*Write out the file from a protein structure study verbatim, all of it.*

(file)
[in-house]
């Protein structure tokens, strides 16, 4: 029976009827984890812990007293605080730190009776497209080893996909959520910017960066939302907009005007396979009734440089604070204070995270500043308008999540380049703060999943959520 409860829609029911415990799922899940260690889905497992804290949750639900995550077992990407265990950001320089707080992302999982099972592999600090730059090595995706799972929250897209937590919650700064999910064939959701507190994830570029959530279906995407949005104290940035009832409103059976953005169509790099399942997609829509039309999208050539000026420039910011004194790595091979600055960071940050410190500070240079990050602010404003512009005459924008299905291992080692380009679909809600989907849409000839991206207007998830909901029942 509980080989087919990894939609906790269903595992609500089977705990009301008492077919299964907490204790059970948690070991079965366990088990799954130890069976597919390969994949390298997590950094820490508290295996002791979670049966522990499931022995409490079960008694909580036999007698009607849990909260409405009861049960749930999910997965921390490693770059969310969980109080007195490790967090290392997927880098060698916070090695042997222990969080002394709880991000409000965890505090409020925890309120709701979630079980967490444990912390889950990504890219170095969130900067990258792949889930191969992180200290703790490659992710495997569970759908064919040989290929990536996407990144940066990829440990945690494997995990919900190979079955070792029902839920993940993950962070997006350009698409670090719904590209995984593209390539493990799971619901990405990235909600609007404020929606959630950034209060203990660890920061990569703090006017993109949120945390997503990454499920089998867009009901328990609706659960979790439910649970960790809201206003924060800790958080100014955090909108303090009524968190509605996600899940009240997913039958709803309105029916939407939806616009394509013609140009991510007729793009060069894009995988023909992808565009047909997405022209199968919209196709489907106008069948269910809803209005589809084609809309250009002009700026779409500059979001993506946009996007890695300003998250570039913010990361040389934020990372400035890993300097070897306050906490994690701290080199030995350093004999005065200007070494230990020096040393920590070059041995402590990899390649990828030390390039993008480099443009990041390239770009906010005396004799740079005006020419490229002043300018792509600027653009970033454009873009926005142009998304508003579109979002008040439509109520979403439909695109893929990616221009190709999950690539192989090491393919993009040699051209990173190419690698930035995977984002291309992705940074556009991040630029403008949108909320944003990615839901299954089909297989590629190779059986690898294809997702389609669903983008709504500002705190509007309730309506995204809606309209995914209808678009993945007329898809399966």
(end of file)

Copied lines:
[in-house]
């Protein structure tokens, strides 16, 4: 029976009827984890812990007293605080730190009776497209080893996909959520910017960066939302907009005007396979009734440089604070204070995270500043308008999540380049703060999943959520 409860829609029911415990799922899940260690889905497992804290949750639900995550077992990407265990950001320089707080992302999982099972592999600090730059090595995706799972929250897209937590919650700064999910064939959701507190994830570029959530279906995407949005104290940035009832409103059976953005169509790099399942997609829509039309999208050539000026420039910011004194790595091979600055960071940050410190500070240079990050602010404003512009005459924008299905291992080692380009679909809600989907849409000839991206207007998830909901029942 509980080989087919990894939609906790269903595992609500089977705990009301008492077919299964907490204790059970948690070991079965366990088990799954130890069976597919390969994949390298997590950094820490508290295996002791979670049966522990499931022995409490079960008694909580036999007698009607849990909260409405009861049960749930999910997965921390490693770059969310969980109080007195490790967090290392997927880098060698916070090695042997222990969080002394709880991000409000965890505090409020925890309120709701979630079980967490444990912390889950990504890219170095969130900067990258792949889930191969992180200290703790490659992710495997569970759908064919040989290929990536996407990144940066990829440990945690494997995990919900190979079955070792029902839920993940993950962070997006350009698409670090719904590209995984593209390539493990799971619901990405990235909600609007404020929606959630950034209060203990660890920061990569703090006017993109949120945390997503990454499920089998867009009901328990609706659960979790439910649970960790809201206003924060800790958080100014955090909108303090009524968190509605996600899940009240997913039958709803309105029916939407939806616009394509013609140009991510007729793009060069894009995988023909992808565009047909997405022209199968919209196709489907106008069948269910809803209005589809084609809309250009002009700026779409500059979001993506946009996007890695300003998250570039913010990361040389934020990372400035890993300097070897306050906490994690701290080199030995350093004999005065200007070494230990020096040393920590070059041995402590990899390649990828030390390039993008480099443009990041390239770009906010005396004799740079005006020419490229002043300018792509600027653009970033454009873009926005142009998304508003579109979002008040439509109520979403439909695109893929990616221009190709999950690539192989090491393919993009040699051209990173190419690698930035995977984002291309992705940074556009991040630029403008949108909320944003990615839901299954089909297989590629190779059986690898294809997702389609669903983008709504500002705190509007309730309506995204809606309209995914209808678009993945007329898809399966």